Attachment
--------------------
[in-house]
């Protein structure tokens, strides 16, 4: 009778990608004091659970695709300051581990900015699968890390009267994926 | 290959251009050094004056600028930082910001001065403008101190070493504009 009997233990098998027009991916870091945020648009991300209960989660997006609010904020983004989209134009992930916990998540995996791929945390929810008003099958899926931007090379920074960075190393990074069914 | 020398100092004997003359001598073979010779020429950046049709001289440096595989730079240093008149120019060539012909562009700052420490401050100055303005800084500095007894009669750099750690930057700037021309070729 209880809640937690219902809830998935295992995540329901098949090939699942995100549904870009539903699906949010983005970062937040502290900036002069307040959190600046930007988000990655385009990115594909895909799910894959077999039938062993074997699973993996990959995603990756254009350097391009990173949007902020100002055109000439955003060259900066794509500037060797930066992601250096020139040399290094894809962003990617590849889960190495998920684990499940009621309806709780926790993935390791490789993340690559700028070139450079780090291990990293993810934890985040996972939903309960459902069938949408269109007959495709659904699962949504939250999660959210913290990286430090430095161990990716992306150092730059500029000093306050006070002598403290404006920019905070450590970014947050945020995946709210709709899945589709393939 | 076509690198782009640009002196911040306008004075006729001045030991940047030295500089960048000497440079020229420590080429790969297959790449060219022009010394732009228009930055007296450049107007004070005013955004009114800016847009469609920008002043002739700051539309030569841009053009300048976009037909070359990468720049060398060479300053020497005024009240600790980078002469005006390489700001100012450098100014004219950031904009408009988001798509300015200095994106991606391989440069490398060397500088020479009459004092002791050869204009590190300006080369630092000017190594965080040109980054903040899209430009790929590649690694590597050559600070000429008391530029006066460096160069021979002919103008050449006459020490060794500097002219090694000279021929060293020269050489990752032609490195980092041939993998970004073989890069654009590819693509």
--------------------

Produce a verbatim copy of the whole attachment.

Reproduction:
[in-house]
């Protein structure tokens, strides 16, 4: 009778990608004091659970695709300051581990900015699968890390009267994926 | 290959251009050094004056600028930082910001001065403008101190070493504009 009997233990098998027009991916870091945020648009991300209960989660997006609010904020983004989209134009992930916990998540995996791929945390929810008003099958899926931007090379920074960075190393990074069914 | 020398100092004997003359001598073979010779020429950046049709001289440096595989730079240093008149120019060539012909562009700052420490401050100055303005800084500095007894009669750099750690930057700037021309070729 209880809640937690219902809830998935295992995540329901098949090939699942995100549904870009539903699906949010983005970062937040502290900036002069307040959190600046930007988000990655385009990115594909895909799910894959077999039938062993074997699973993996990959995603990756254009350097391009990173949007902020100002055109000439955003060259900066794509500037060797930066992601250096020139040399290094894809962003990617590849889960190495998920684990499940009621309806709780926790993935390791490789993340690559700028070139450079780090291990990293993810934890985040996972939903309960459902069938949408269109007959495709659904699962949504939250999660959210913290990286430090430095161990990716992306150092730059500029000093306050006070002598403290404006920019905070450590970014947050945020995946709210709709899945589709393939 | 076509690198782009640009002196911040306008004075006729001045030991940047030295500089960048000497440079020229420590080429790969297959790449060219022009010394732009228009930055007296450049107007004070005013955004009114800016847009469609920008002043002739700051539309030569841009053009300048976009037909070359990468720049060398060479300053020497005024009240600790980078002469005006390489700001100012450098100014004219950031904009408009988001798509300015200095994106991606391989440069490398060397500088020479009459004092002791050869204009590190300006080369630092000017190594965080040109980054903040899209430009790929590649690694590597050559600070000429008391530029006066460096160069021979002919103008050449006459020490060794500097002219090694000279021929060293020269050489990752032609490195980092041939993998970004073989890069654009590819693509």